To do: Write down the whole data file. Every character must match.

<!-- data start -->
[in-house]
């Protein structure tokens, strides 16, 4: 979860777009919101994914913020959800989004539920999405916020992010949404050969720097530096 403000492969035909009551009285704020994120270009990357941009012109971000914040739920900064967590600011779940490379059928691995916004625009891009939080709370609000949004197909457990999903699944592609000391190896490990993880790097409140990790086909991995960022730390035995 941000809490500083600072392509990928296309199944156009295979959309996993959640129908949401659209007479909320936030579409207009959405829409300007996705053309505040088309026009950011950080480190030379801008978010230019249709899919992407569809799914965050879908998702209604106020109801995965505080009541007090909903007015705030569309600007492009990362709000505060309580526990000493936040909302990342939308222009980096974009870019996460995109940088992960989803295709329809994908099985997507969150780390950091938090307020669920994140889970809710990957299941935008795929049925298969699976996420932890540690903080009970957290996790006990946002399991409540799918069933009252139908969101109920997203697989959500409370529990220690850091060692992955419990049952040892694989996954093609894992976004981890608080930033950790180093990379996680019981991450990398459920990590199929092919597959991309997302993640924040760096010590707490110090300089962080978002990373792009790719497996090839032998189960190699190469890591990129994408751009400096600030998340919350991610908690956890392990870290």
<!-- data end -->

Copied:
[in-house]
């Protein structure tokens, strides 16, 4: 979860777009919101994914913020959800989004539920999405916020992010949404050969720097530096 403000492969035909009551009285704020994120270009990357941009012109971000914040739920900064967590600011779940490379059928691995916004625009891009939080709370609000949004197909457990999903699944592609000391190896490990993880790097409140990790086909991995960022730390035995 941000809490500083600072392509990928296309199944156009295979959309996993959640129908949401659209007479909320936030579409207009959405829409300007996705053309505040088309026009950011950080480190030379801008978010230019249709899919992407569809799914965050879908998702209604106020109801995965505080009541007090909903007015705030569309600007492009990362709000505060309580526990000493936040909302990342939308222009980096974009870019996460995109940088992960989803295709329809994908099985997507969150780390950091938090307020669920994140889970809710990957299941935008795929049925298969699976996420932890540690903080009970957290996790006990946002399991409540799918069933009252139908969101109920997203697989959500409370529990220690850091060692992955419990049952040892694989996954093609894992976004981890608080930033950790180093990379996680019981991450990398459920990590199929092919597959991309997302993640924040760096010590707490110090300089962080978002990373792009790719497996090839032998189960190699190469890591990129994408751009400096600030998340919350991610908690956890392990870290």